For non-profit newsletters, annual reports, solicitations, and presentations, check your work against these critical mistakes to avoid: The Fundraising Top 10… To Avoid!

  • 10. Promoting activity instead of achievements – Your supporters care most about how you’re fulfilling the mission of your organization. Focus on why you took on initiatives and the results you achieved. Be sure to communicate that you utilized funds to make a difference.
  • 9. Getting lost in the details – Write about what’s important to your audience, not what’s meaningful to your operations or staff. That new phone system you added makes things easier around the office, but your readers really aren’t concerned about it. They want to know how you’re delivering on your promises.
  • 8. Over-discussing fundraising – Development is essential to your long-term survival, and your supporters understand that. Spend the majority of your commentary space sharing the stewardship you exhibited with the dollars generated.
  • 7. Too much text, too few graphics – You might as well accept it: Most people won’t actually take the time to read your entire newsletter or annual report. Express your success in pictures, graphs and tables – you’ll make a much bigger impact in this message-a-second world.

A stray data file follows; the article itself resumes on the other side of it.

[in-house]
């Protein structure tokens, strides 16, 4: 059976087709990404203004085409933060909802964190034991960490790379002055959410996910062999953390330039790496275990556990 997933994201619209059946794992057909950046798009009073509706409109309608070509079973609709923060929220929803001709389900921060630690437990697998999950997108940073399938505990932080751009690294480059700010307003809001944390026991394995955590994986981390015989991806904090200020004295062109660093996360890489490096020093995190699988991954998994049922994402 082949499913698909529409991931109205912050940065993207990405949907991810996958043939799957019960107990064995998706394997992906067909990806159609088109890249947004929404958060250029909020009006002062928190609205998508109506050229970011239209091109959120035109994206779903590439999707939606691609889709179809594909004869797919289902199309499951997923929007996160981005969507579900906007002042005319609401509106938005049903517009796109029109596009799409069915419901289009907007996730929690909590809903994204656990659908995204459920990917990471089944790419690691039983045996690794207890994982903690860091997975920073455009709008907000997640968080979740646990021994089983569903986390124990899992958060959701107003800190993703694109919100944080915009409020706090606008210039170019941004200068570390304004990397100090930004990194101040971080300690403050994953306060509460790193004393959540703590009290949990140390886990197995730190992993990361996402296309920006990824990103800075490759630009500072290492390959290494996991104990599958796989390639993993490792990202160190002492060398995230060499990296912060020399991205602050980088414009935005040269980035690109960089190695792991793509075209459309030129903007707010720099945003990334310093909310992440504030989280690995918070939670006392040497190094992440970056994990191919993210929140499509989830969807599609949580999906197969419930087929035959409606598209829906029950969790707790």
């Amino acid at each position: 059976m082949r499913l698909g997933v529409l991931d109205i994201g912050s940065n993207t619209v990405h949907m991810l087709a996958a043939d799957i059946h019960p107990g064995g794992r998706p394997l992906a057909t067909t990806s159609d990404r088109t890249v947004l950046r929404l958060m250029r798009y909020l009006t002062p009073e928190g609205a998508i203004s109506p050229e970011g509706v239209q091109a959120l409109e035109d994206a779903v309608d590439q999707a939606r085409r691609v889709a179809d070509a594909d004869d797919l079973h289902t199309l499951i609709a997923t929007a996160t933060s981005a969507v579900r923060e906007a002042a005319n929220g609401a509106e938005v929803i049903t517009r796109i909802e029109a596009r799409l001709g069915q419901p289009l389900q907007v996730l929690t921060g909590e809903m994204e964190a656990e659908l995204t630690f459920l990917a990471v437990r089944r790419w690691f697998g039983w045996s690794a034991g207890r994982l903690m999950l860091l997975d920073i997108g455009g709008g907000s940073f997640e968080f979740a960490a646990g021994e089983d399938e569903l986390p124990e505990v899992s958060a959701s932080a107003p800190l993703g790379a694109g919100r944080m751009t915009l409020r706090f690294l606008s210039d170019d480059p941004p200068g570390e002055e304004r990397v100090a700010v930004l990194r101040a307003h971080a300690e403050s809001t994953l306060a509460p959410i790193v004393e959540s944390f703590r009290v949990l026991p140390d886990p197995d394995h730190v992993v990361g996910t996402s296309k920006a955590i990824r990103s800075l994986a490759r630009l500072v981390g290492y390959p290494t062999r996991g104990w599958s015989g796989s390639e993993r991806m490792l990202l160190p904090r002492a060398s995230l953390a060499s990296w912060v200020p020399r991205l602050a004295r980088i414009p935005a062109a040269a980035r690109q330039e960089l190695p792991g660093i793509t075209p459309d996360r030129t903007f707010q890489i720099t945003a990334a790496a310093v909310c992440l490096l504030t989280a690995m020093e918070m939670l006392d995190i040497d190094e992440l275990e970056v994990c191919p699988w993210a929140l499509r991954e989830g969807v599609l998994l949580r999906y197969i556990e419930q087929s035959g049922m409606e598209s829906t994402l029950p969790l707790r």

• 6. Failing to identify – Since you’ll be using more pictures and graphics, be sure to write informative captions that celebrate your mission accomplishments and identify people. Design your newsletter or report so that if someone never read the copy they would still understand the great things you achieved.
  • 5. Stating facts while forgetting the human element – People like to read people stories. Show the personal side of your accomplishments by sharing how you helped specific individuals and by celebrating volunteers. Make an impact by connecting with the hearts of your supporters.
  • 4. Writing an accounting book – Few readers of your report have their CPA, so be sure to include simple explanations with your financial statements. Explain your fundraising strategy, where donations came from, and how you utilized the money.
  • 3. Skipping spellchecker – First, make sure you know the correct spellings of listed supporters, foundations and government agencies that contributed or provided grants. Second, proof, proof, and proof again. Third, select more eyes to look over the entire document. The same goes for your mailing list.
  • 2. Asking for money without explaining the need – Explain why the money is needed, what you will be able to do with the money, and what happens if the money is not raised.
  • 1. Omitting help information – After engaging and exciting contributors with an informative piece, let them know how to donate their time, treasure and talent. Also, think through how to make contributing easier, and let everyone know about it.

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